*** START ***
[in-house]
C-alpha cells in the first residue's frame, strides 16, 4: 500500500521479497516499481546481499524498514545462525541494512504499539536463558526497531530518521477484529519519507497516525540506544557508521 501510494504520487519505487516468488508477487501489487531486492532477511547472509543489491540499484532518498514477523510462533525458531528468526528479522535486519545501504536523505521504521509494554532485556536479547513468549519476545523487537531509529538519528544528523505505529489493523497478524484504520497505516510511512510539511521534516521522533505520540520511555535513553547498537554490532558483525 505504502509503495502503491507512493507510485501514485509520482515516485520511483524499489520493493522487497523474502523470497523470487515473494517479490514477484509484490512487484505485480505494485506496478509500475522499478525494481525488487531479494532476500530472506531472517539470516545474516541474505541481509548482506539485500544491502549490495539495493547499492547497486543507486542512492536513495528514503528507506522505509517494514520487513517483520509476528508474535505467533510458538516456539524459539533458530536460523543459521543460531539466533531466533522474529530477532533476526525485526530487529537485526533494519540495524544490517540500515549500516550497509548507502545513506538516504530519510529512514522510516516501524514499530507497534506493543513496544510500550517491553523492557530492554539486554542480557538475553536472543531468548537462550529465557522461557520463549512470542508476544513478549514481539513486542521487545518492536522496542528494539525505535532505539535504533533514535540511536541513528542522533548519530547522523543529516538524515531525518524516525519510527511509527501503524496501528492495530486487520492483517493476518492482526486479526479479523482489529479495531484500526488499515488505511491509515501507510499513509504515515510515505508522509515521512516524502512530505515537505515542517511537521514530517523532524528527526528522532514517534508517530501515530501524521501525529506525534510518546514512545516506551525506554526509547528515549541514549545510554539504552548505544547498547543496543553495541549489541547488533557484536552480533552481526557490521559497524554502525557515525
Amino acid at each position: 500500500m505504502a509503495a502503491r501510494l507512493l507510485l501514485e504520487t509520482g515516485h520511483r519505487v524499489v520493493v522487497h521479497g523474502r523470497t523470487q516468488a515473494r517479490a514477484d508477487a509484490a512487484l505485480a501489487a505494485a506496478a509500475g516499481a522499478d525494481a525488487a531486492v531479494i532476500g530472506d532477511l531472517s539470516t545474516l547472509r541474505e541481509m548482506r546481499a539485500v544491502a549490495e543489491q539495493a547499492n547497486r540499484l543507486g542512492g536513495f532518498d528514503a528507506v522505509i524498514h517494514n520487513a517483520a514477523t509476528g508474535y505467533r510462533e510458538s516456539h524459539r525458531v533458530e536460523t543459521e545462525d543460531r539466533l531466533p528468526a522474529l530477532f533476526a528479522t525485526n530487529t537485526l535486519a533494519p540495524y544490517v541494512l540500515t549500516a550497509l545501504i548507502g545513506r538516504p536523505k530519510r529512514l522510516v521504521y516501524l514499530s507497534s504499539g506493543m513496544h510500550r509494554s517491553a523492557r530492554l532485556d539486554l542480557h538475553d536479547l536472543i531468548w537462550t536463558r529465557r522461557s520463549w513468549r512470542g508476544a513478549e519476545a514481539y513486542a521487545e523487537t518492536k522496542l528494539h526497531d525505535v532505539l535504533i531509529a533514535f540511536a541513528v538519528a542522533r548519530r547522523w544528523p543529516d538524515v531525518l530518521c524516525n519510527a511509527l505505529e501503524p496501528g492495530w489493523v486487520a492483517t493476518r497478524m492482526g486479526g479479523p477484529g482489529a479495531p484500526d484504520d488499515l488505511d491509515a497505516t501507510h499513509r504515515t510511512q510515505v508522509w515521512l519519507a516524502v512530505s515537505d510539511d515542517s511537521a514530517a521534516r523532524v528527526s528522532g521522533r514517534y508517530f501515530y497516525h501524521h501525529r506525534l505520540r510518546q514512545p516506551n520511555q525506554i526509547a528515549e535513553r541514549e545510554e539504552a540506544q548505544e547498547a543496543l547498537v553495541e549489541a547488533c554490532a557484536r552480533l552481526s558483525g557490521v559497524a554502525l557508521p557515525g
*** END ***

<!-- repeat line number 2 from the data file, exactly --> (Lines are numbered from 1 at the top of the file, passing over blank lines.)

C-alpha cells in the first residue's frame, strides 16, 4: 500500500521479497516499481546481499524498514545462525541494512504499539536463558526497531530518521477484529519519507497516525540506544557508521 501510494504520487519505487516468488508477487501489487531486492532477511547472509543489491540499484532518498514477523510462533525458531528468526528479522535486519545501504536523505521504521509494554532485556536479547513468549519476545523487537531509529538519528544528523505505529489493523497478524484504520497505516510511512510539511521534516521522533505520540520511555535513553547498537554490532558483525 505504502509503495502503491507512493507510485501514485509520482515516485520511483524499489520493493522487497523474502523470497523470487515473494517479490514477484509484490512487484505485480505494485506496478509500475522499478525494481525488487531479494532476500530472506531472517539470516545474516541474505541481509548482506539485500544491502549490495539495493547499492547497486543507486542512492536513495528514503528507506522505509517494514520487513517483520509476528508474535505467533510458538516456539524459539533458530536460523543459521543460531539466533531466533522474529530477532533476526525485526530487529537485526533494519540495524544490517540500515549500516550497509548507502545513506538516504530519510529512514522510516516501524514499530507497534506493543513496544510500550517491553523492557530492554539486554542480557538475553536472543531468548537462550529465557522461557520463549512470542508476544513478549514481539513486542521487545518492536522496542528494539525505535532505539535504533533514535540511536541513528542522533548519530547522523543529516538524515531525518524516525519510527511509527501503524496501528492495530486487520492483517493476518492482526486479526479479523482489529479495531484500526488499515488505511491509515501507510499513509504515515510515505508522509515521512516524502512530505515537505515542517511537521514530517523532524528527526528522532514517534508517530501515530501524521501525529506525534510518546514512545516506551525506554526509547528515549541514549545510554539504552548505544547498547543496543553495541549489541547488533557484536552480533552481526557490521559497524554502525557515525